And, no, Jim Schwartz doesn't escape my condemnation here. When someone comes to you and shows a lack of class or poor sportsmanship, remember what we taught our children, act with class even in the face of classlessness. Never, ever, stoop to the level of those whom you would condemn. If Jim Harbaugh cannot shake your hand like a man and behave in a dignified manner to you, simply walk away. Say your piece and walk away. The moment you chase him down and attempt to start forcing yourself on him, you have lost your own credibility. You have now stepped into the realm of poor loser. Very few teams go undefeated. Only two teams in the post merger NFL have gone through a regular season unbeaten, only one of those went on to win a Super Bowl.

Gentlemen, it is only game six of a sixteen game season; this was not the Super Bowl. No one really won or lost anything other than a single game. Both Jim Harbaugh and Jim Schwartz need to spend a Saturday afternoon watching a pop-warner football game. Watch how eight-year old kids handle the high and low of winning or losing a football game, then learn your lesson from them.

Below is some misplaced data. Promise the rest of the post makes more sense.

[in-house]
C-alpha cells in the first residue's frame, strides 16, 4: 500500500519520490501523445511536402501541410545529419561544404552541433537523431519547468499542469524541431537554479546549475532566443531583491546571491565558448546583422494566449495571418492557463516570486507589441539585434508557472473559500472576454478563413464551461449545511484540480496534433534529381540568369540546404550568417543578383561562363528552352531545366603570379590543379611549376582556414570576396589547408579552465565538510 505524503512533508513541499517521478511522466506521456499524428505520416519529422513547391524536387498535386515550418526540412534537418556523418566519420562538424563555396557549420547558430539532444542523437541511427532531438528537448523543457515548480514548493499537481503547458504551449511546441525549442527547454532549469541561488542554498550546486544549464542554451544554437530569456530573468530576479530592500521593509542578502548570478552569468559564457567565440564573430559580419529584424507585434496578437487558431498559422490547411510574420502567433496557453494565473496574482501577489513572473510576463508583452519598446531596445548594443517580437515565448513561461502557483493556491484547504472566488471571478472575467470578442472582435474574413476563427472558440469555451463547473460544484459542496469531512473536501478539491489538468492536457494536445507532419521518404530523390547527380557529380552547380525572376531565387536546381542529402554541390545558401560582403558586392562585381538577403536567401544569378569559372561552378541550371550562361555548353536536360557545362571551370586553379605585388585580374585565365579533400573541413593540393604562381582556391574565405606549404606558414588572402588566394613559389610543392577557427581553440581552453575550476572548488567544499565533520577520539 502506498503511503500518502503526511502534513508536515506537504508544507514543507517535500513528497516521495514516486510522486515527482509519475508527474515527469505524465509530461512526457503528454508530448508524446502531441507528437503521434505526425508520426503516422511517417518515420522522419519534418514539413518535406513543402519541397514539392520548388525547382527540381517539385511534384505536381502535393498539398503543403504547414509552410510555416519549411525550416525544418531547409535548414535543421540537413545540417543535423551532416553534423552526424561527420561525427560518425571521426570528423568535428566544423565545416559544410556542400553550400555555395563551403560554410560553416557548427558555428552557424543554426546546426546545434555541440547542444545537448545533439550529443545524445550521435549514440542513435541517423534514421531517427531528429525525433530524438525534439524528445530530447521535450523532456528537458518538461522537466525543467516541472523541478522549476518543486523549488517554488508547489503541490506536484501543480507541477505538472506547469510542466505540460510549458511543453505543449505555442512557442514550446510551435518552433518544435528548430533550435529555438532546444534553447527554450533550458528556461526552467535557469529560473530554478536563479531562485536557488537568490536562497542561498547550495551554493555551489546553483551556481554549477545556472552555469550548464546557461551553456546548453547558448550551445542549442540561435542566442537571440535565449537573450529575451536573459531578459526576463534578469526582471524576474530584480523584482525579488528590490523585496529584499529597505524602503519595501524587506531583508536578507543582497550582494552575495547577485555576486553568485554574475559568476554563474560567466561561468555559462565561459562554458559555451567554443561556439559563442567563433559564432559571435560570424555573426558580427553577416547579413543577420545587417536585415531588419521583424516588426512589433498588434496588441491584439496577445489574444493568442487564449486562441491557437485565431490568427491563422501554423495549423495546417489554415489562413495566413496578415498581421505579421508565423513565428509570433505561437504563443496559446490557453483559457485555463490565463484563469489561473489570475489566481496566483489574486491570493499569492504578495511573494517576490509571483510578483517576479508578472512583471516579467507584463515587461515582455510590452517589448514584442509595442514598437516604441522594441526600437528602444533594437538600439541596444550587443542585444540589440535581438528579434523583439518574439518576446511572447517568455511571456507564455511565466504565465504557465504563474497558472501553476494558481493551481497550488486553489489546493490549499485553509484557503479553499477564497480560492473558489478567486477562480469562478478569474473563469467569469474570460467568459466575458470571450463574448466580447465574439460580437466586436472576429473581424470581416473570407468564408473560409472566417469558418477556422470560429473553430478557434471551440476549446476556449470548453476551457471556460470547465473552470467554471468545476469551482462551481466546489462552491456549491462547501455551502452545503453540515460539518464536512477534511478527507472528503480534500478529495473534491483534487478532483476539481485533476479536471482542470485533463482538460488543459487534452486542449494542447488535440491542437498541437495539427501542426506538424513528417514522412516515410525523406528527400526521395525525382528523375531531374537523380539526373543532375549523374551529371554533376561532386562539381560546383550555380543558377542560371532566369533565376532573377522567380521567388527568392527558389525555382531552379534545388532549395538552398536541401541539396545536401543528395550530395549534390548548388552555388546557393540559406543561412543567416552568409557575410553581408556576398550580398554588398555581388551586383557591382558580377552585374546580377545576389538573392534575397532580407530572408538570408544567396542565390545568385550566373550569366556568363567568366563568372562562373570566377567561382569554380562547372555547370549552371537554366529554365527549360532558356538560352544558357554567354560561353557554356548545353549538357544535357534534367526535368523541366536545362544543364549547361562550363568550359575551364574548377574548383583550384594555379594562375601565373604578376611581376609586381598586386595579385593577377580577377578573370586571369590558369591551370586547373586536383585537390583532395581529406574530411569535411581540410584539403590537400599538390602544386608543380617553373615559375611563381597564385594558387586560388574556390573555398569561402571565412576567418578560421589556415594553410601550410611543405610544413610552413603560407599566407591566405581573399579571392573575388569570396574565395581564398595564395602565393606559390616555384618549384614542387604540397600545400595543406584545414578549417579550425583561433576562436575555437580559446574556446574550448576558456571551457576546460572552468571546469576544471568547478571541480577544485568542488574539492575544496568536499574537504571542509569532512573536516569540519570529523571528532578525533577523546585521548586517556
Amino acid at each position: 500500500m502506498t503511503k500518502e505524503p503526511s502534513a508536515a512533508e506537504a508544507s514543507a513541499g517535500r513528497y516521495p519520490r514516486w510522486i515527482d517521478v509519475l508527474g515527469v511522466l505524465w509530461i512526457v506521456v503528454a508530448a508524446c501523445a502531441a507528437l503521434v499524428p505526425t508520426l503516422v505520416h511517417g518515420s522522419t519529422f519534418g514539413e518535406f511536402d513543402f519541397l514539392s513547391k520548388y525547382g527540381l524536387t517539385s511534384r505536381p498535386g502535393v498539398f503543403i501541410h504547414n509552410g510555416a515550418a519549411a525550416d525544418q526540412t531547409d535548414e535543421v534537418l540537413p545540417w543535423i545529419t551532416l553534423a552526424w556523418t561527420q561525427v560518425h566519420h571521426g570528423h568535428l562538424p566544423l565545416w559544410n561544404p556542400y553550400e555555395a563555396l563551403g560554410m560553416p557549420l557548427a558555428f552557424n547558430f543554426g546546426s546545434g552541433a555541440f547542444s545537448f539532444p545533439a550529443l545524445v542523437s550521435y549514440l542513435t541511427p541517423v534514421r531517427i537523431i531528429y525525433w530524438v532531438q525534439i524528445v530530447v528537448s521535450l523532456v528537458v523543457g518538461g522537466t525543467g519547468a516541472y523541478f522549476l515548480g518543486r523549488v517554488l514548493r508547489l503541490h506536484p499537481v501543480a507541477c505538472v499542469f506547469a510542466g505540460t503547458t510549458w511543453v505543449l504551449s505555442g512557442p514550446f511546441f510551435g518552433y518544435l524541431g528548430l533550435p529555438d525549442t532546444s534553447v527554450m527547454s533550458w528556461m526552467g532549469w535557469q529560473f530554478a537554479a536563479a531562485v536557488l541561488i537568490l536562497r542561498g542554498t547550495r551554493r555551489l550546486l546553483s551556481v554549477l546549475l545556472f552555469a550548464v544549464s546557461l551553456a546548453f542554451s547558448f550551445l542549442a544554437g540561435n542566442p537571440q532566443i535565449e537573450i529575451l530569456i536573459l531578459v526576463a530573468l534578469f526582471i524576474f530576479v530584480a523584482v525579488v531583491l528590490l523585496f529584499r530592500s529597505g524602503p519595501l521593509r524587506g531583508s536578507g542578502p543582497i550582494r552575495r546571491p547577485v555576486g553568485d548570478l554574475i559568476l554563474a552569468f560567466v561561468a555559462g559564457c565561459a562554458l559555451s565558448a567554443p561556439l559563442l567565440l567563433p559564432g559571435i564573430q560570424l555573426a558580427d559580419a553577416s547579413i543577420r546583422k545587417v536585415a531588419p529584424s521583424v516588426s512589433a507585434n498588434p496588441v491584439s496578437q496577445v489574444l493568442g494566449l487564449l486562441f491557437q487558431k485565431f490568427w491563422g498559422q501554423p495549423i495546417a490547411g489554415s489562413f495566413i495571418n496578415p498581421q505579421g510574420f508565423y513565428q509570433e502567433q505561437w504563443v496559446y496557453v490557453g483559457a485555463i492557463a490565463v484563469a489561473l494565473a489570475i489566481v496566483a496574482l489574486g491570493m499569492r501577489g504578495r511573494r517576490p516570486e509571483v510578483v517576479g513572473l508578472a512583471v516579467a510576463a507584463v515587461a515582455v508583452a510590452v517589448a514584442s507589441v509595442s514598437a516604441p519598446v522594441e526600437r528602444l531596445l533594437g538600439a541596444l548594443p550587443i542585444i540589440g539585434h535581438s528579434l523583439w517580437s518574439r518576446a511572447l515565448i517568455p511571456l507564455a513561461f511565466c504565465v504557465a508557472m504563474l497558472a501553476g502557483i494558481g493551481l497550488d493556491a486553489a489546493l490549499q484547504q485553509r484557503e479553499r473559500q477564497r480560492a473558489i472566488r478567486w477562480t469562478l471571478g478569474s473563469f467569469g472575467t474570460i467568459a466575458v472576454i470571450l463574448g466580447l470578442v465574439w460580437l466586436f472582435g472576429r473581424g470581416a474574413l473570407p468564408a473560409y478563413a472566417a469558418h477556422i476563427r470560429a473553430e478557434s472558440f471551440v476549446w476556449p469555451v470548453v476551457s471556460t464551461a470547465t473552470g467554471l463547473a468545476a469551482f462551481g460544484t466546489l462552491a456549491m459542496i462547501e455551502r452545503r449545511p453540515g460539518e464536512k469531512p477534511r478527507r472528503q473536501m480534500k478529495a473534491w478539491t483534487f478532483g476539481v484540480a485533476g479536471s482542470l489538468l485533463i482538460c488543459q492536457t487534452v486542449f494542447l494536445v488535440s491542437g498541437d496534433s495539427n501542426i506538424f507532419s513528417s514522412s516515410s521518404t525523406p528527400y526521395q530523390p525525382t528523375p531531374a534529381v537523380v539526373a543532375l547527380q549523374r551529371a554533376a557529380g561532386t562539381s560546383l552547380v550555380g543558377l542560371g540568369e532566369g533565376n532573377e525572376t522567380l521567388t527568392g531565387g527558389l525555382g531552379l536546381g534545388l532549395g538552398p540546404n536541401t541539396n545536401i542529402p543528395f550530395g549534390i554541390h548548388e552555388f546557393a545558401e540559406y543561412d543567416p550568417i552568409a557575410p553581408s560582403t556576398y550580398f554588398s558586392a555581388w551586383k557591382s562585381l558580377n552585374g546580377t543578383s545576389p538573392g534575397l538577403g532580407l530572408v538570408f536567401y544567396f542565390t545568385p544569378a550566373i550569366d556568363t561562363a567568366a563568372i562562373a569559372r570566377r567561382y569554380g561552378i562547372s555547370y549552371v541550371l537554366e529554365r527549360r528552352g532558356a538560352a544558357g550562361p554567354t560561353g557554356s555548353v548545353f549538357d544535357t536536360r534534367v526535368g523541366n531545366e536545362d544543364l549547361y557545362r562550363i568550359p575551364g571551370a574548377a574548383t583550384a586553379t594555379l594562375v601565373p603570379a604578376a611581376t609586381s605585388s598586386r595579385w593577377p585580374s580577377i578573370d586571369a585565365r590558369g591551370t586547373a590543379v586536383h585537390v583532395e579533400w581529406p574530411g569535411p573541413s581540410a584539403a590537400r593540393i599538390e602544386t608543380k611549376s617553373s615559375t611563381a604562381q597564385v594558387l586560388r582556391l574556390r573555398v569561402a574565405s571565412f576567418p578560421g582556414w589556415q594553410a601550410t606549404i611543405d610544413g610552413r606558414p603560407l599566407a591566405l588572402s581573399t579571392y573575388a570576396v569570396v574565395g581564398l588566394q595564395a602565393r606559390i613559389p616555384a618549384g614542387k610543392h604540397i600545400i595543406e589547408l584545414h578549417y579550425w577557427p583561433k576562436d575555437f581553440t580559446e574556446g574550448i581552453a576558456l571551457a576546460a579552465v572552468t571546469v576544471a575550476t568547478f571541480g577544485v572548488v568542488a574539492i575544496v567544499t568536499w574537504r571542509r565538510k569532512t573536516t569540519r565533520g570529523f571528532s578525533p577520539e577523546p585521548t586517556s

Act like you've been there before.

If you can learn this lesson over again, maybe you can teach it to your respective teams. How are they supposed to act later in the season after a big win or a big loss? Will they behave like their coaches? I sure hope not. It is my hope that the players rise above the poor example of their coaches and act like they've been there before.

Sportsmanship In General

Sportsmanship took another hit in Corvallis over the weekend. Look, I get it, being a fan when your team is losing is not fun; in fact, it sucks. I played collegiately for a team that went winless, it was not the best feeling in the world. We lost one game 59-7... and we felt fortunate to ONLY lose by that score.